Alex Crawford, special correspondent for Sky News and patron of the NCTJ, has urged journalists to look at the positives that have come out of the past year.
Writing in the NCTJ's 2019-20 annual report, Alex said: "This has been a truly challenging time wherever you are in the world, and wherever you are in your career. But don’t give into dwelling on these negatives.
"For a start, this year has shown how vital journalism is. If you’re an aspiring journalist or an old-school hack who thought they’d seen pretty much all, surely take some comfort from this?"
She added: "Coronavirus has strained us but journalists have been the backbone of truth and refused to be broken by it."
The NCTJ's annual report details the impact that charity has had during 2019-20, and covers areas including accreditation, qualifications, diversity, careers and communications, as well as a financial review of the year.
Read Alex Crawford's full piece below:
Before you write off 2020, please think again. It’s been tough. No question. It’s been far too tragic. Too many of us have lost friends, close colleagues and much-loved relatives. Nothing can take away from that and I wouldn’t try to.
We’ve all felt desperately lonely at times, terribly stressed and far too often depressed. We’ve witnessed and reported on some of the saddest, most difficult, in some ways most heart-rending times of our lives. We’ve been frightened about the impact on our own families.
This has been a truly challenging time wherever you are in the world, and wherever you are in your career. But don’t give into dwelling on these negatives. They can overwhelm. They WILL overwhelm if you let them. Far better to focus on the positives this virus has brought with it. And honestly, I believe there are many.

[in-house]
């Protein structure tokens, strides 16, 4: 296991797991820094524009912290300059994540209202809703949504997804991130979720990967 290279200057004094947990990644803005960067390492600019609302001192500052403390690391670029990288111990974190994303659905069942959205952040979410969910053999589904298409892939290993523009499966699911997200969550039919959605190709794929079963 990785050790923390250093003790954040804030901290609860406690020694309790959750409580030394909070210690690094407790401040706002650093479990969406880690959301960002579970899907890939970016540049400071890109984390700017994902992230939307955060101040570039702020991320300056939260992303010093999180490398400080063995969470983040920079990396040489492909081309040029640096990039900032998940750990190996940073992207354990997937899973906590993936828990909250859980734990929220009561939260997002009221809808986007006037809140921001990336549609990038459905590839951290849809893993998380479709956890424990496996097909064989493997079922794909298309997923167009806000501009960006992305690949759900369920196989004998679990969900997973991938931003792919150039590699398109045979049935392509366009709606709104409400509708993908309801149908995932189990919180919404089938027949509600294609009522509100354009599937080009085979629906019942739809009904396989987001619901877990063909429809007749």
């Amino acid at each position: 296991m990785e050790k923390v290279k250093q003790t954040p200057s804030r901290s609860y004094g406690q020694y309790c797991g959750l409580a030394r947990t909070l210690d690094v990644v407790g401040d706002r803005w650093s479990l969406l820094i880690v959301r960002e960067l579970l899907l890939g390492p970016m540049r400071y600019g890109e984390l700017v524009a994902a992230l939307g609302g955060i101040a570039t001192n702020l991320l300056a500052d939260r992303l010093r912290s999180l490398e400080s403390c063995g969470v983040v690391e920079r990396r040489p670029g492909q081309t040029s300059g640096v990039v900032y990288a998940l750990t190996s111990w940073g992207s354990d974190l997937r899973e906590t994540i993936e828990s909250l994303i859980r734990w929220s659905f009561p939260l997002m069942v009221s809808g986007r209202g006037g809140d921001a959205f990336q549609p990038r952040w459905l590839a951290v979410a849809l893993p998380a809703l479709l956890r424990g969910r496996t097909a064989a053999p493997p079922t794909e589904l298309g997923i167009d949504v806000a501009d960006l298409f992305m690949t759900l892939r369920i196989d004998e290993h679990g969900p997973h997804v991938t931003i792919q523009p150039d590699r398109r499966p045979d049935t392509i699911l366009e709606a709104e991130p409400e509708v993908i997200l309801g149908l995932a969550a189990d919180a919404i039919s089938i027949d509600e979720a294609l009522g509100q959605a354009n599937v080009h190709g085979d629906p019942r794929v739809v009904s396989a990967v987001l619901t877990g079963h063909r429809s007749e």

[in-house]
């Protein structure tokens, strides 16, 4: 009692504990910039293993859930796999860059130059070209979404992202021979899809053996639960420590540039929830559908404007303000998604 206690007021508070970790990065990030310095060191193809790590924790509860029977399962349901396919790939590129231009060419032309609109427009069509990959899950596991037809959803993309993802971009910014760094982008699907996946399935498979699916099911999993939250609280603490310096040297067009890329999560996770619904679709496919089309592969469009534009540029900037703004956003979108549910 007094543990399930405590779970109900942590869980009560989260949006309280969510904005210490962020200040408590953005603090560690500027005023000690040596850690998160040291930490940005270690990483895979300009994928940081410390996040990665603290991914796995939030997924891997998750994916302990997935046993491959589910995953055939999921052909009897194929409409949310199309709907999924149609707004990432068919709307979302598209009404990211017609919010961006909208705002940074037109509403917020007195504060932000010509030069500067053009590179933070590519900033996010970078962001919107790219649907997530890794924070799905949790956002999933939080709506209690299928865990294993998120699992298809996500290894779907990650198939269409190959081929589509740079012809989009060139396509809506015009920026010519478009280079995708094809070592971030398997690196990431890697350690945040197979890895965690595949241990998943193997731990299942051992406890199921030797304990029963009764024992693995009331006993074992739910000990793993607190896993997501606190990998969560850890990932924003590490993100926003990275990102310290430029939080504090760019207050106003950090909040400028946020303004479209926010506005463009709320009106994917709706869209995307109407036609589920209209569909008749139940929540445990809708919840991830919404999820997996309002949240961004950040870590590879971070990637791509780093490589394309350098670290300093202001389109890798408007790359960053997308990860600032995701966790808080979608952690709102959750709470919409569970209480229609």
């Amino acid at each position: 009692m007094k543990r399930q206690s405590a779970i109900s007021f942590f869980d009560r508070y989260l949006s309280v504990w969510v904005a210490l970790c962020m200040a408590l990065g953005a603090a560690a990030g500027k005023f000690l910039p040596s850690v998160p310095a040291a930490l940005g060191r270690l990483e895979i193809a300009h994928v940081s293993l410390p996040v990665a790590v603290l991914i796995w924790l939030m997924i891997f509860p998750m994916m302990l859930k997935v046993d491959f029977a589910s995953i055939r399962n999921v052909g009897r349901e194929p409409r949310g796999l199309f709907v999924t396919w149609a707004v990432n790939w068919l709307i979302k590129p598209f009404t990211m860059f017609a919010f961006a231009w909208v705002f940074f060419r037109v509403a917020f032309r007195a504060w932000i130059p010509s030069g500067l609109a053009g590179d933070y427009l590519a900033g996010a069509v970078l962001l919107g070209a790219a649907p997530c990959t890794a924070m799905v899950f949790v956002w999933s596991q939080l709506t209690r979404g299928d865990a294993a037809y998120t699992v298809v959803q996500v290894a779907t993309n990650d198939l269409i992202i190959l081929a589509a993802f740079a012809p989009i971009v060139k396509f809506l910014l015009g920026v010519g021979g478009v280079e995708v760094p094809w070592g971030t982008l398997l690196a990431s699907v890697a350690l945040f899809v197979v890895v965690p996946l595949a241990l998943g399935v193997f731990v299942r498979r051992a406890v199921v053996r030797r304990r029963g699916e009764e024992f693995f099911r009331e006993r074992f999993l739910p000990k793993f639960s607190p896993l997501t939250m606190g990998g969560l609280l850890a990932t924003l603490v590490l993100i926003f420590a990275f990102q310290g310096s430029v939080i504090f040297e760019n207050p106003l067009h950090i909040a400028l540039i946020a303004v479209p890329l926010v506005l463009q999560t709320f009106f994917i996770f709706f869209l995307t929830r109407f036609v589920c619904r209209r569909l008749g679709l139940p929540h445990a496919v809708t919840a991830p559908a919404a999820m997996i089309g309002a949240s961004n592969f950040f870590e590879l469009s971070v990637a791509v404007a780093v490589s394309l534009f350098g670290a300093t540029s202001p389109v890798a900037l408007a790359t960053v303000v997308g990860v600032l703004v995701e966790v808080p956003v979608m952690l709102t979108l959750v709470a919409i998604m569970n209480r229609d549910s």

For a start, this year has shown how vital journalism is. If you’re an aspiring journalist or an old-school hack who thought they’d seen pretty much all, surely take some comfort from this?
It is journalists who have exposed the lack of Government preparation for a global pandemic. They’ve crunched numbers and data and scrutinised science and offered alternatives to the official version of the virus trajectory. They’ve identified and given names and voices to the pandemic victims and their relatives. They’ve pinpointed those most at risk and sounded multiple alarms at the disproportionate numbers of people of colour struck down; at the horrifyingly high level of deaths amongst our old folk in care homes; at the lack of PPE for health care workers; at the woeful effectiveness of the track and trace system.
They’ve asked tough questions – and when they’ve not been allowed to ask those tough questions directly to those in authority, they’ve found ways around this to make their point. And boy, those points have been made.
Reporters have thrown themselves into the frontline of the virus, from Wuhan to Italy to France, to UK, to Brazil, donning hazmat suits and visors and stepping into the pandemic petri dish to get to the truth and deliver it honestly. They’ve found ways round border controls; lockdowns; the evacuation of their own offices; their personal health fears and worries about their family’s health in order to keep the news on the air and in print, regionally, nationally and globally.
Editors have had to constantly think about how to keep their staff healthy and fit – both physically and mentally. They’ve had to work out how to move their journalist teams around the world when half of the planet is closed or diseased.